There may still be a chill in the air, but it is never too soon to start coordinating with your ex about summer plans with the kids. Whether your plans include camps, activities or relaxing at home, it is easier to start the discussion earlier rather than later.
For the most part, you and your ex may have already decided who will do what with the children over the summer and where the kids will get to spend their time. As summer gets closer, you may find yourself wanting to make a change in the custody agreement.
Here is what you need to know about making summer plans with your children and your ex.
Understand that you both may want to make special plans
Many families reserve summers to be able to take unique vacations so that the children do not have to miss school. With children getting anywhere from two to three months off in the summer, there is plenty of time for both parents to be able to plan something special.
Even though you may want to plan something special, try not to turn it into a competition. Simply make your plans, include your children in the planning as much as possible and enjoy your time together. Trying to one-up your ex or asking which special trip was “the best” or their “favorite” will only taint your beautiful summer memories.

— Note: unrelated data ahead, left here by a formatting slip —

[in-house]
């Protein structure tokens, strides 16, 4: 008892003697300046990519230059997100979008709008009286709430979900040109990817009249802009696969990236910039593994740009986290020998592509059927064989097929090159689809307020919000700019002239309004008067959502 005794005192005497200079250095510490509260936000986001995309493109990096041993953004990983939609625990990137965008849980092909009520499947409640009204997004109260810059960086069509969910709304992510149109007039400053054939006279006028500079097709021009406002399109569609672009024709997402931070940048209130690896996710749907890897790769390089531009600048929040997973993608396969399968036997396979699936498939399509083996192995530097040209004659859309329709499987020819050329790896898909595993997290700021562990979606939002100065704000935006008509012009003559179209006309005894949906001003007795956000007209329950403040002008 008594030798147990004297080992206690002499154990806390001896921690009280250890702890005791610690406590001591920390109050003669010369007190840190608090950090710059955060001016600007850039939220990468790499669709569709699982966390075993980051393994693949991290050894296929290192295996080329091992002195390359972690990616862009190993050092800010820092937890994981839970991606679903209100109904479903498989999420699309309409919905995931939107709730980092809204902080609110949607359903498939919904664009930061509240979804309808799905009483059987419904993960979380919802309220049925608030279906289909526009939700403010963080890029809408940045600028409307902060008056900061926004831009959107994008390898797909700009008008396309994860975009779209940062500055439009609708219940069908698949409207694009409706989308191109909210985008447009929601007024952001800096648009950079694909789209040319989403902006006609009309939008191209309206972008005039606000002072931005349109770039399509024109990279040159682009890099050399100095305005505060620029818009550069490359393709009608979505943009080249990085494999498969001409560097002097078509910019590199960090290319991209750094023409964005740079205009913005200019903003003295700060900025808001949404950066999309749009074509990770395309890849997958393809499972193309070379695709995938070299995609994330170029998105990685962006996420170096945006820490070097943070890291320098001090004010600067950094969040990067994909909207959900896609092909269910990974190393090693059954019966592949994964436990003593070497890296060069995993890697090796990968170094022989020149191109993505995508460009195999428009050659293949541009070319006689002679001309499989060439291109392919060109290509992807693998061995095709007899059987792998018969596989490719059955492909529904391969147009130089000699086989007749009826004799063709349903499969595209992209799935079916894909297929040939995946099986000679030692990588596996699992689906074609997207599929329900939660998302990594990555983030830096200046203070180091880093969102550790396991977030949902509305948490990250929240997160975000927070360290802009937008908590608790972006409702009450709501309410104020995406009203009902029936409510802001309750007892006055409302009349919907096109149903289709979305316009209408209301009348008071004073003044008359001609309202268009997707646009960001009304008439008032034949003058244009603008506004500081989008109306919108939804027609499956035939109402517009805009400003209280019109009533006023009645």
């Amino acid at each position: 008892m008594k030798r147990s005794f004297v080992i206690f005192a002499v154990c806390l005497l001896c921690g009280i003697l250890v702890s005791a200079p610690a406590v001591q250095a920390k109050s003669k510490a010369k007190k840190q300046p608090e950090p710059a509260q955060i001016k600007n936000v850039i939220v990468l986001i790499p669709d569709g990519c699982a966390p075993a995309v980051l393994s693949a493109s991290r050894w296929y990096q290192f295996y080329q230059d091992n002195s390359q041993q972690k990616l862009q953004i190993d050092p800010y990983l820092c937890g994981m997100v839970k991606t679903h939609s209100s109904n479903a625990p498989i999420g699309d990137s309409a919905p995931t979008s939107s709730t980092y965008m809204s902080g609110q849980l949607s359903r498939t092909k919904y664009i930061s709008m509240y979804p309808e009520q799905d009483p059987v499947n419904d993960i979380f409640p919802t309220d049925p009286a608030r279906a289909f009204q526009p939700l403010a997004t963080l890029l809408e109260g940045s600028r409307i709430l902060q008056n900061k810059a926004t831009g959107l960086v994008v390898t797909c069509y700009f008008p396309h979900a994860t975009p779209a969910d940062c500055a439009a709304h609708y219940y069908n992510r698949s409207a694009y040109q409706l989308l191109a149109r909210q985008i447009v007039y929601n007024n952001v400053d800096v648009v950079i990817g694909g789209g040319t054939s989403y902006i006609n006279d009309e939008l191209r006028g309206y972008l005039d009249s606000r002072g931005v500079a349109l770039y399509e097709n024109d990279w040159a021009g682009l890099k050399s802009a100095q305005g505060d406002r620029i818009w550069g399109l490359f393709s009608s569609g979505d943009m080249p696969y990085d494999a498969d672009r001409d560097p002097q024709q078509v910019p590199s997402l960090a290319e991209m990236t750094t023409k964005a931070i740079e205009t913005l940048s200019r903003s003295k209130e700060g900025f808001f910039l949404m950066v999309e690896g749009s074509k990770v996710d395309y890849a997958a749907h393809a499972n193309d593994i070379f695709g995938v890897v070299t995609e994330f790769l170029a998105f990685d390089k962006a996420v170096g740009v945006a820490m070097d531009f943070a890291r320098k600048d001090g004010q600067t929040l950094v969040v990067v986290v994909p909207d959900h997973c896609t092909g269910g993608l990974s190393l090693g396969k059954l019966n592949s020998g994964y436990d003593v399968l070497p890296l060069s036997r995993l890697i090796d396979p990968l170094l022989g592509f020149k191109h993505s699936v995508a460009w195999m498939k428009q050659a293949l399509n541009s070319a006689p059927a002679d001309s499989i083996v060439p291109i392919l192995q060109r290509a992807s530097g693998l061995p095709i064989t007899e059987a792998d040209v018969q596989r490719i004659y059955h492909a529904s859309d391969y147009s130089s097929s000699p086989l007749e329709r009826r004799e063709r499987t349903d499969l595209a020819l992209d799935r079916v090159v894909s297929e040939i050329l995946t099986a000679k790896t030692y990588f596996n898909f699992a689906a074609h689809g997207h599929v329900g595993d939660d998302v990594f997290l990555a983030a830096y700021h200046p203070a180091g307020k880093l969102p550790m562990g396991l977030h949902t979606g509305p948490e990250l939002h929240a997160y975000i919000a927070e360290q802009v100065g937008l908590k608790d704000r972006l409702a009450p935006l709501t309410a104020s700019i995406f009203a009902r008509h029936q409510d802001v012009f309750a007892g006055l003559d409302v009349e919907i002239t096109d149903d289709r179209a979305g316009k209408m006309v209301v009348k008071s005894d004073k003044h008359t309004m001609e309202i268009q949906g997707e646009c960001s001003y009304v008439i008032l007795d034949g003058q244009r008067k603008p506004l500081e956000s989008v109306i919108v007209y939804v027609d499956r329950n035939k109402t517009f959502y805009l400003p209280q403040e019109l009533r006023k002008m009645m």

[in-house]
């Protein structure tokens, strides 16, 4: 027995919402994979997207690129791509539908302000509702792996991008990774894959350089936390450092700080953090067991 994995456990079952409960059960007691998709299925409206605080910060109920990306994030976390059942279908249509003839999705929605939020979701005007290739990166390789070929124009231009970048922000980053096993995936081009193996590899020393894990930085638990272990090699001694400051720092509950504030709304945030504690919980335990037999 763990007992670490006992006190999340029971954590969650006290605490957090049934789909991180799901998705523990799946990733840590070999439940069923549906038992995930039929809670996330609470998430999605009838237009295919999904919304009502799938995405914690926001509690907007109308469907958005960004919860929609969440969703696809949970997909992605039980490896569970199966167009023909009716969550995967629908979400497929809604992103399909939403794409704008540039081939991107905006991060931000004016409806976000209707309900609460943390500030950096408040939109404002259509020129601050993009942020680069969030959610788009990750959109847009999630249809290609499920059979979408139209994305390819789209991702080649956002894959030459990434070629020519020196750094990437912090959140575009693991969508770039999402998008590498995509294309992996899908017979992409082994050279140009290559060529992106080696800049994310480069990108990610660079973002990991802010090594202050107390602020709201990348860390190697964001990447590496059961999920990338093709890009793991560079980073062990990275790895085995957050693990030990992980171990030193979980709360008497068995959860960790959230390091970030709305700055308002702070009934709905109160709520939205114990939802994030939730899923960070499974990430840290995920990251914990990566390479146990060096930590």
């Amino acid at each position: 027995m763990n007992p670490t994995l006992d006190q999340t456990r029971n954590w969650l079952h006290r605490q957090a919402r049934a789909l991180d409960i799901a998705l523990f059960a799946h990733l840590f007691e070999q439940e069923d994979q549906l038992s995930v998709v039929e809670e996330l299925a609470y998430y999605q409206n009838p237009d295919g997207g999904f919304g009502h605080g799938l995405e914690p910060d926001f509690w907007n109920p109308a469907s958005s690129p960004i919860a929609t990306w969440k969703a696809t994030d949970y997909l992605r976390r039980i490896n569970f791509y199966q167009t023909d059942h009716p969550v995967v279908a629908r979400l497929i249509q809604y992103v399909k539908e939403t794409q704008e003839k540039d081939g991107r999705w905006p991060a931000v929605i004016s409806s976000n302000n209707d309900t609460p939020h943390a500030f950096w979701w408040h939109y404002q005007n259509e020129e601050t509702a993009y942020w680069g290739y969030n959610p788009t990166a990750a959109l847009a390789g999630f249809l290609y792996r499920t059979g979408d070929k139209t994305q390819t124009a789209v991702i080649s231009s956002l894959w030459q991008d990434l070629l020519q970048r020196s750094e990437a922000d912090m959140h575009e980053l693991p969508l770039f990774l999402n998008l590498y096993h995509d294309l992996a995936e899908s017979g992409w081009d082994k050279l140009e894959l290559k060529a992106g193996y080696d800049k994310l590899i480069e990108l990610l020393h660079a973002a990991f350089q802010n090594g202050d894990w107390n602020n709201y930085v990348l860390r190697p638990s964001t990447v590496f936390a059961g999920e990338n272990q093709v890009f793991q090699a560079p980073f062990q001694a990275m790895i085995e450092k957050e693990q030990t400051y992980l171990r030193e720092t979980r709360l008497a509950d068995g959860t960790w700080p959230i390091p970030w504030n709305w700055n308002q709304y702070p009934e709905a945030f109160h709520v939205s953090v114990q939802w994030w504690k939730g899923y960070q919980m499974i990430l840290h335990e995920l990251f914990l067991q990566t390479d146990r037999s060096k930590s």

Communication is critical
Remember to be respectful of each other as you plan your time. Start talking now so that if one of you is proposing something that only happens on a specific date, the other can be more flexible.
If you are going on a trip, remember that your ex may want updates and pictures to be able to talk to your children about their adventures when they return. Let your ex know what to expect for communication with the children while they are away.
The better your communication is this time, the easier it will be to make plans next time. This is the time to establish good habits about planning and communicating what you want.
All changes need to go through the court
The custody arrangement you have may not be carved in stone, but it is an important legal decision. To make sure that everyone’s expectations are clear, you need to make any changes official.
While there may not seem to be any conflict at the time you are making summer arrangements, all it takes is one misunderstanding to land everyone in trouble. Violations of the custody agreement can turn into serious charges that could impact future arrangements.
It may seem like it is not worth it to get changes approved through the court. The initial process may have been messy and cumbersome. Fortunately, if both of you agree on the changes to be made for your summer schedule, the court is likely to approve the plan. Getting an official change now is easier than dealing with accusations of violating the order later.